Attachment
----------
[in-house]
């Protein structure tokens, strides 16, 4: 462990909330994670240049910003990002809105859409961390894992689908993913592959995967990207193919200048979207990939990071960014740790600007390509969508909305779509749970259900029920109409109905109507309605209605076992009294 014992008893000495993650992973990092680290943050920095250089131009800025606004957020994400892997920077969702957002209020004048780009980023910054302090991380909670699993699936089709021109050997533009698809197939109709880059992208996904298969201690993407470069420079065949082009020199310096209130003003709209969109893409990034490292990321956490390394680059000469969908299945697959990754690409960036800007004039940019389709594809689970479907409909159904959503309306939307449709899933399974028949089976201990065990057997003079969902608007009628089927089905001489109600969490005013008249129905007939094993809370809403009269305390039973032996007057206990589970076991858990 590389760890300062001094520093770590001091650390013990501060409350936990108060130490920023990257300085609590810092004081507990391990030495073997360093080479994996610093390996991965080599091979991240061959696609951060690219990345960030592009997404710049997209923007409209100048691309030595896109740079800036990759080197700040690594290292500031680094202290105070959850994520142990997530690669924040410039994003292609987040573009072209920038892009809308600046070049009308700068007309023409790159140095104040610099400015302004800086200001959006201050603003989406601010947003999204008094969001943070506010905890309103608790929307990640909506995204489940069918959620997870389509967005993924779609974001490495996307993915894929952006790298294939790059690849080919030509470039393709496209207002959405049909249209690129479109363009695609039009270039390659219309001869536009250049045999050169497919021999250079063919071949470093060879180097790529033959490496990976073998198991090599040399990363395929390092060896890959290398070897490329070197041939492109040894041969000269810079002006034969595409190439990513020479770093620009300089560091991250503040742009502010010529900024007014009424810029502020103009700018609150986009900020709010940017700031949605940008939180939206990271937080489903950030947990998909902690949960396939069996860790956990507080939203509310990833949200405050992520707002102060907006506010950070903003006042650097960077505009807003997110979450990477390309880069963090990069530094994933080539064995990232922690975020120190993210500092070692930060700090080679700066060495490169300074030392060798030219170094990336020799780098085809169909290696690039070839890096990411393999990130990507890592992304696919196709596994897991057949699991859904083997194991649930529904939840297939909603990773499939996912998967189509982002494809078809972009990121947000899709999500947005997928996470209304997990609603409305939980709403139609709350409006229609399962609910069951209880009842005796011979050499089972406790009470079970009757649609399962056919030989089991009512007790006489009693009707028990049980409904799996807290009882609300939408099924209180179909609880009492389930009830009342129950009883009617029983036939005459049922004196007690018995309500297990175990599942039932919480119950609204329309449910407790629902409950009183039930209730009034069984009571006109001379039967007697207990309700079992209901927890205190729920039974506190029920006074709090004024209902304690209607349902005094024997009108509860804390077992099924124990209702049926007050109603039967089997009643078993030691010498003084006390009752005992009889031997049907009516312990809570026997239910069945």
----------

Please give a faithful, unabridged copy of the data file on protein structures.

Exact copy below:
[in-house]
């Protein structure tokens, strides 16, 4: 462990909330994670240049910003990002809105859409961390894992689908993913592959995967990207193919200048979207990939990071960014740790600007390509969508909305779509749970259900029920109409109905109507309605209605076992009294 014992008893000495993650992973990092680290943050920095250089131009800025606004957020994400892997920077969702957002209020004048780009980023910054302090991380909670699993699936089709021109050997533009698809197939109709880059992208996904298969201690993407470069420079065949082009020199310096209130003003709209969109893409990034490292990321956490390394680059000469969908299945697959990754690409960036800007004039940019389709594809689970479907409909159904959503309306939307449709899933399974028949089976201990065990057997003079969902608007009628089927089905001489109600969490005013008249129905007939094993809370809403009269305390039973032996007057206990589970076991858990 590389760890300062001094520093770590001091650390013990501060409350936990108060130490920023990257300085609590810092004081507990391990030495073997360093080479994996610093390996991965080599091979991240061959696609951060690219990345960030592009997404710049997209923007409209100048691309030595896109740079800036990759080197700040690594290292500031680094202290105070959850994520142990997530690669924040410039994003292609987040573009072209920038892009809308600046070049009308700068007309023409790159140095104040610099400015302004800086200001959006201050603003989406601010947003999204008094969001943070506010905890309103608790929307990640909506995204489940069918959620997870389509967005993924779609974001490495996307993915894929952006790298294939790059690849080919030509470039393709496209207002959405049909249209690129479109363009695609039009270039390659219309001869536009250049045999050169497919021999250079063919071949470093060879180097790529033959490496990976073998198991090599040399990363395929390092060896890959290398070897490329070197041939492109040894041969000269810079002006034969595409190439990513020479770093620009300089560091991250503040742009502010010529900024007014009424810029502020103009700018609150986009900020709010940017700031949605940008939180939206990271937080489903950030947990998909902690949960396939069996860790956990507080939203509310990833949200405050992520707002102060907006506010950070903003006042650097960077505009807003997110979450990477390309880069963090990069530094994933080539064995990232922690975020120190993210500092070692930060700090080679700066060495490169300074030392060798030219170094990336020799780098085809169909290696690039070839890096990411393999990130990507890592992304696919196709596994897991057949699991859904083997194991649930529904939840297939909603990773499939996912998967189509982002494809078809972009990121947000899709999500947005997928996470209304997990609603409305939980709403139609709350409006229609399962609910069951209880009842005796011979050499089972406790009470079970009757649609399962056919030989089991009512007790006489009693009707028990049980409904799996807290009882609300939408099924209180179909609880009492389930009830009342129950009883009617029983036939005459049922004196007690018995309500297990175990599942039932919480119950609204329309449910407790629902409950009183039930209730009034069984009571006109001379039967007697207990309700079992209901927890205190729920039974506190029920006074709090004024209902304690209607349902005094024997009108509860804390077992099924124990209702049926007050109603039967089997009643078993030691010498003084006390009752005992009889031997049907009516312990809570026997239910069945």